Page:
95 Percent of Kids 4-8 Are Riding at Risk.
Could Yours Be One of Them?
You MUST read the owners manual for the child safety seat as well as your
vehicles owner manual to make sure you are installing the seat in the vehicle
correctly. If you have doubts that the seat is installed properly, call the
child safety seat manufacturer and/or your automobile manufacturer.
Car booster seats can protect kids from severe spinal cord injuries, abdominal
injuries and ejection in a crash. Most state child occupant protections laws,
including Missouri, do not protect kids after the age of 4.
But studies have shown that children in the 4-8 age group are more at risk
for injuries because lap/shoulder belts in vehicles were designed for adults.
Children fit properly into a safety belt when:
- The shoulder belt fits snugly across the center of the shoulder, not across
the neck or face;
- Their knees bend over the seat while sitting as far back as possible without
- And, the lap belt fits low across the upper thighs, not up on the abdomen
Kids should be in car booster seats if they:
- Are too big for a car seat
- Weigh about 40-80 pounds
- Booster seats must be used with lap and shoulder belts. Car booster seats
lift the child up making the safety belt fit correctly.
Don't let kids put shoulder belts under their arms or behind their backs. Kids
who misuse belts this way receive no upper body protection and may be at higher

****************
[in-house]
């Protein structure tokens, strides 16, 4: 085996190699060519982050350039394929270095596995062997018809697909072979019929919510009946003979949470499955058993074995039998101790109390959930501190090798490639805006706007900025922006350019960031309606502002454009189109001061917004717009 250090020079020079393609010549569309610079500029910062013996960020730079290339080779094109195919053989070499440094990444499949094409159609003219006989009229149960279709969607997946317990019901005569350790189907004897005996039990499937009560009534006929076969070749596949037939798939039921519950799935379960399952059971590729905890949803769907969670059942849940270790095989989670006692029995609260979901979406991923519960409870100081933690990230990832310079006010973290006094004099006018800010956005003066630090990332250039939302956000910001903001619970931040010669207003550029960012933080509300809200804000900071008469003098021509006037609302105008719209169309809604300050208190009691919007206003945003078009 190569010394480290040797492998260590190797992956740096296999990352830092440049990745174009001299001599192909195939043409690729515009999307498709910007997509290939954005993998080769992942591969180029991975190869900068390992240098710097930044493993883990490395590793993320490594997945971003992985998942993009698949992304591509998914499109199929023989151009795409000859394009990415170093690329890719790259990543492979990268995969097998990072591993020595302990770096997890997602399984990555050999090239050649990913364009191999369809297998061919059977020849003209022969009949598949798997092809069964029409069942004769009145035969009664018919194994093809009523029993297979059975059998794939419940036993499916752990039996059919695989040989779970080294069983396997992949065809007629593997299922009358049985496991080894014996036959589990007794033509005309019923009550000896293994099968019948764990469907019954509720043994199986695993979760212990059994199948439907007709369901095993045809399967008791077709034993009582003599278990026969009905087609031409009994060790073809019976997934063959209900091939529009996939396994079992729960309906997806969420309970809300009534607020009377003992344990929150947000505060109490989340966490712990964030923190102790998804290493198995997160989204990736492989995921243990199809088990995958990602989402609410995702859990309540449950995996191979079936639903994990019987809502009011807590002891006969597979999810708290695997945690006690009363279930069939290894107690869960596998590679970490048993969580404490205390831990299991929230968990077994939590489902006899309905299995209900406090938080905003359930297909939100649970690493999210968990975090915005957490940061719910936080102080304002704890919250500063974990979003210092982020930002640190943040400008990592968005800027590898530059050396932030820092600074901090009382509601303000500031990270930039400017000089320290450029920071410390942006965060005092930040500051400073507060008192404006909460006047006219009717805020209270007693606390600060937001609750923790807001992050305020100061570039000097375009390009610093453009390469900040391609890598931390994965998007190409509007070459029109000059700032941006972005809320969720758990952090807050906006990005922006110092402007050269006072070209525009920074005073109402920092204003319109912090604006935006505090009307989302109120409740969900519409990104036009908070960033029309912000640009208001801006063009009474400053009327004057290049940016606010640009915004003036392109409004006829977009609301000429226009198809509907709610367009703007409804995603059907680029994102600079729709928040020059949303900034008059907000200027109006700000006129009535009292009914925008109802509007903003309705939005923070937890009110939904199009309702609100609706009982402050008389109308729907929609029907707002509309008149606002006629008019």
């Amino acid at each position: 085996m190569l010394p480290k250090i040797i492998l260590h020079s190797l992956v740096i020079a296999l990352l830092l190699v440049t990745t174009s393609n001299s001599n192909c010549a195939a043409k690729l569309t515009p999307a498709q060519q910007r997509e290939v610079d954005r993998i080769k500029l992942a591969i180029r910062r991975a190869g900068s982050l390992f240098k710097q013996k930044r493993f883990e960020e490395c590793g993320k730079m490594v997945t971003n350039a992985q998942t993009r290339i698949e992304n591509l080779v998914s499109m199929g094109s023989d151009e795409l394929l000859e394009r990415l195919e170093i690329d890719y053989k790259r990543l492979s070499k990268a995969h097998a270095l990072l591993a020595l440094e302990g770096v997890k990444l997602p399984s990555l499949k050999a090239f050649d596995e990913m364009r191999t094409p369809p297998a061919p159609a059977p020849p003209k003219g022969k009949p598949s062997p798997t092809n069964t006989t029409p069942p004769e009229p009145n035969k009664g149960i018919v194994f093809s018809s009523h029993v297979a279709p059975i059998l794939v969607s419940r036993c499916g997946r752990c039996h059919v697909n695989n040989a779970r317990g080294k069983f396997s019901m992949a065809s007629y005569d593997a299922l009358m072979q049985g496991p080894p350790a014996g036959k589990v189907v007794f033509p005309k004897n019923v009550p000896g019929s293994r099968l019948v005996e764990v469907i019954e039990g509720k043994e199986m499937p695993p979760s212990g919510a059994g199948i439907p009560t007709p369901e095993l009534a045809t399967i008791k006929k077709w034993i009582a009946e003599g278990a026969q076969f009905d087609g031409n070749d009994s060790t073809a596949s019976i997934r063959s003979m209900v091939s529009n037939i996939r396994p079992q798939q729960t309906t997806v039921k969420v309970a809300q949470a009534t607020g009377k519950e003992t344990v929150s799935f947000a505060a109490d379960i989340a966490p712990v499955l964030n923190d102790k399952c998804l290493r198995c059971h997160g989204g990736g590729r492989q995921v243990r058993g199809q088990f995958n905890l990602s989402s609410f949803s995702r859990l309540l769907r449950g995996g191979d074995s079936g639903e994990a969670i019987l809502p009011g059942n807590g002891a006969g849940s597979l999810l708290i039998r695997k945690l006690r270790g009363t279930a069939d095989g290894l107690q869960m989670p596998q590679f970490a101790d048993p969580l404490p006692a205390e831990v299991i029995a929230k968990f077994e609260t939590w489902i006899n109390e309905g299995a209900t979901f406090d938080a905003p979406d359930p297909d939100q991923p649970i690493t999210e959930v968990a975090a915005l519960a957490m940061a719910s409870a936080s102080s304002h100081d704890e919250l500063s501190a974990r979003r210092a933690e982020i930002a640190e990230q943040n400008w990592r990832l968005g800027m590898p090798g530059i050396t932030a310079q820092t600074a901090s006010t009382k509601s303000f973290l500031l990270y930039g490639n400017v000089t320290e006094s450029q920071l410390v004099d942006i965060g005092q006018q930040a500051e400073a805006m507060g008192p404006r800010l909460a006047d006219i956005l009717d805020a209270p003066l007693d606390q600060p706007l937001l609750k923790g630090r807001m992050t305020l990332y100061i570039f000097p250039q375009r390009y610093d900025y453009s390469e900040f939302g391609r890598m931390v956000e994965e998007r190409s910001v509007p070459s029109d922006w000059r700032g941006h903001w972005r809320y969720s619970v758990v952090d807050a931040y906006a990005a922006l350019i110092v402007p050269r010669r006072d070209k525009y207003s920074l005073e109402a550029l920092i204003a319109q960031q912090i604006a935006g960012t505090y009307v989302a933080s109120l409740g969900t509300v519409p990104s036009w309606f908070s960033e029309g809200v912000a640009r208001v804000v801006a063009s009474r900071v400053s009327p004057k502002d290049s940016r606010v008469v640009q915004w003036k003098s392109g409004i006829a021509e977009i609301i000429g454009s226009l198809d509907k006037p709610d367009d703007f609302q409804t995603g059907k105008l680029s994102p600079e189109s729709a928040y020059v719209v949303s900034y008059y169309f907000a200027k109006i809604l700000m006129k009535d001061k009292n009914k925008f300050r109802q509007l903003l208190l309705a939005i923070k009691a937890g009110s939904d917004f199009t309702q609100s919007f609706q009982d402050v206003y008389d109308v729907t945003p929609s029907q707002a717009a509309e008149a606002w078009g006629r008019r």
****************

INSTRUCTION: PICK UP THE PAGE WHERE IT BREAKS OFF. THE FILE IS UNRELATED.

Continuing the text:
risk for severe chest injuries (broken ribs, punctured lungs).
There are two types of car booster seats to use depending on your car.
||High-back booster seat.
If your cars seat back is lower than your child's ears, use this
high back booster seat to help protect your child's head and neck.
Platform booster seat.
If your car's seat back is higher than your child's ears,
you can use a platform booster seat.
If your child is over 40 pounds and you have only lap belts in the
back seat of your car, you may:
- Buy a special car seat for kids who weigh more than 40 pounds;
- Correctly restrain your child in a booster seat in the front seat using
a lap/shoulder belt and move the vehicle seat as far back as possible; or,
- Contact an auto dealership about installing shoulder belts.
- You can also call the National Highway Transportation Safety Administration,
NHTSA, at 1-888-327-4236 to learn more about booster seats in your vehicle.
Car Seat Information - Infant Seat - Convertible
Seat - Booster Seat